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June 30, 1906


Author Affiliations

Surgeon for Pennsylvania, Vandalia, and Wabash Railroad and Union Traction Co. LOGANSPORT, IND.

JAMA. 1906;XLVI(26):1999. doi:10.1001/jama.1906.62510530019003e

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I am never called to treat a fracture of the hip or femur without feeling that I wish it could have been some other bone. Many methods of treatment have been tried, almost any one of which means that the patient must remain on his back for from four to six weeks. The pneumatic splint allows a patient to leave his bed, but the yielding air cushions do not give a stable point of extension and the splint is heavy. In bed the roll under the thigh and the rods down the back of the legs lack comfort.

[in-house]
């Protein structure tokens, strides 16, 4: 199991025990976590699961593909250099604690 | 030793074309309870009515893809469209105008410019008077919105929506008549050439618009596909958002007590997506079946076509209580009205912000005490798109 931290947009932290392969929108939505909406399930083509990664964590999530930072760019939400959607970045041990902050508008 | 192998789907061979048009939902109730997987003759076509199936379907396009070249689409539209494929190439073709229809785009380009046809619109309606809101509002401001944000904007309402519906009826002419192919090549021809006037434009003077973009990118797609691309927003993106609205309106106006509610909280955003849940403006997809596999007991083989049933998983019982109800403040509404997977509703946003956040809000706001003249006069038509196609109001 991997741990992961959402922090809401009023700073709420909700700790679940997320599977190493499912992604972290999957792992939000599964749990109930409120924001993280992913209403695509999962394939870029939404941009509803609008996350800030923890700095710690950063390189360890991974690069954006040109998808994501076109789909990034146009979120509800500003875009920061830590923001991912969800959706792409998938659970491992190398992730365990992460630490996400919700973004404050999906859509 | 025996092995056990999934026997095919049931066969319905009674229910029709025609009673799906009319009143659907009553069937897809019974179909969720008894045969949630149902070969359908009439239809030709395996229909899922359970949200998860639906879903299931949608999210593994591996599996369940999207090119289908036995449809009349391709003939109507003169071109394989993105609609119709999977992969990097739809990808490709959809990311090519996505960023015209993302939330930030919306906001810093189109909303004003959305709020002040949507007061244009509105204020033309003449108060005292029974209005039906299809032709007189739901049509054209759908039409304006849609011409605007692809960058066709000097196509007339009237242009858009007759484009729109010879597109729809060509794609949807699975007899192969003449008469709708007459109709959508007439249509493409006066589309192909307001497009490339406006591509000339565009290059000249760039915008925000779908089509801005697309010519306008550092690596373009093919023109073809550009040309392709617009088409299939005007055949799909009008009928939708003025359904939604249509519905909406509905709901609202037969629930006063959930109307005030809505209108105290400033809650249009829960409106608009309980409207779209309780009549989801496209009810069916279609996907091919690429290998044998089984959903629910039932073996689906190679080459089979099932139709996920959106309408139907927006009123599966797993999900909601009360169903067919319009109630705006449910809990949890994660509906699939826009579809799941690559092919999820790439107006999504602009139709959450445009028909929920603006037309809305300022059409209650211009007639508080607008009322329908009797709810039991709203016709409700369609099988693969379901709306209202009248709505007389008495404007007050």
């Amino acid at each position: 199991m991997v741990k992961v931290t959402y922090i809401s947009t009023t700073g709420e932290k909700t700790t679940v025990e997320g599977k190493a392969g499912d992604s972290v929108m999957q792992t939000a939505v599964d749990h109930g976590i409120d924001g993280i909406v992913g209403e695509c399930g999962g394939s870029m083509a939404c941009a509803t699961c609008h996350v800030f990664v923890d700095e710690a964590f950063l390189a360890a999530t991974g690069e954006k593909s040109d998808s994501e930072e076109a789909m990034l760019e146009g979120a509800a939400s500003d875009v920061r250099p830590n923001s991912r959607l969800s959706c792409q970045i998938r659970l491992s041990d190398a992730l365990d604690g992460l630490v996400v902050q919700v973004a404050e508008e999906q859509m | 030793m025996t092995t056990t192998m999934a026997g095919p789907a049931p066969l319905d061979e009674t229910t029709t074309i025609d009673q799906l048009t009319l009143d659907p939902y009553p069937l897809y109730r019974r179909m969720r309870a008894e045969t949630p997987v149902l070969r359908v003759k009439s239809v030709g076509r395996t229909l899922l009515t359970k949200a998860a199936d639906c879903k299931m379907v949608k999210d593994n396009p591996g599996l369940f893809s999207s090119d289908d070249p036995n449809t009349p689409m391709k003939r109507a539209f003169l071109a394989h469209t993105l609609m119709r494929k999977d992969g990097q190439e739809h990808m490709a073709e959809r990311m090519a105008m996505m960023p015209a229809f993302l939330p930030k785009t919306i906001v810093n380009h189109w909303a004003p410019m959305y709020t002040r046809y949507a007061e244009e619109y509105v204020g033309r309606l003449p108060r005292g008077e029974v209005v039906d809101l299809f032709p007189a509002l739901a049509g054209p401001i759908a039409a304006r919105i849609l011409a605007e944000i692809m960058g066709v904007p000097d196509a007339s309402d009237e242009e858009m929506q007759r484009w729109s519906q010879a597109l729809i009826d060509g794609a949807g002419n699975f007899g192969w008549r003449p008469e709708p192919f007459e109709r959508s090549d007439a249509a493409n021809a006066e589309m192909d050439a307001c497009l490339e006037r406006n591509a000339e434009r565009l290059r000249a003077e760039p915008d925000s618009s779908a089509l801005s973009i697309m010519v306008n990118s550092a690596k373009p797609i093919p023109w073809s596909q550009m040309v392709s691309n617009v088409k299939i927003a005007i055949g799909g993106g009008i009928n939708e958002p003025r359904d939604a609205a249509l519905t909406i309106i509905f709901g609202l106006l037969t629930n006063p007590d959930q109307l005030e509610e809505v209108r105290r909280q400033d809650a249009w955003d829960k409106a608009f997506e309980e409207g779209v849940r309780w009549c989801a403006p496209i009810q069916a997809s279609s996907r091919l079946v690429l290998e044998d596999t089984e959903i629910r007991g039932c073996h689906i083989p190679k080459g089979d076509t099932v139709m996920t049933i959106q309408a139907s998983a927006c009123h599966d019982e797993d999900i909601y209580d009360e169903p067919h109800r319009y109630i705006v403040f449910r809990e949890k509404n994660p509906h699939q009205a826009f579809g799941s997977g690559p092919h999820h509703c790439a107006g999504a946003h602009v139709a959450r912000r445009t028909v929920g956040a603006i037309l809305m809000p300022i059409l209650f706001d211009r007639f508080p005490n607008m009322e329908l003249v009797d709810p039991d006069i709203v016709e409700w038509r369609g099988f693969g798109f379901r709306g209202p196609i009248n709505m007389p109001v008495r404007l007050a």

Several years ago I studied the various methods of obtaining the upper bearing. Some surgeons used the perineum and others the axilla for the various extensions and crutch splints. I talked with the makers of artificial legs, and nearly all advised a hard, firm substance, slightly padded, for an artificial leg socket,

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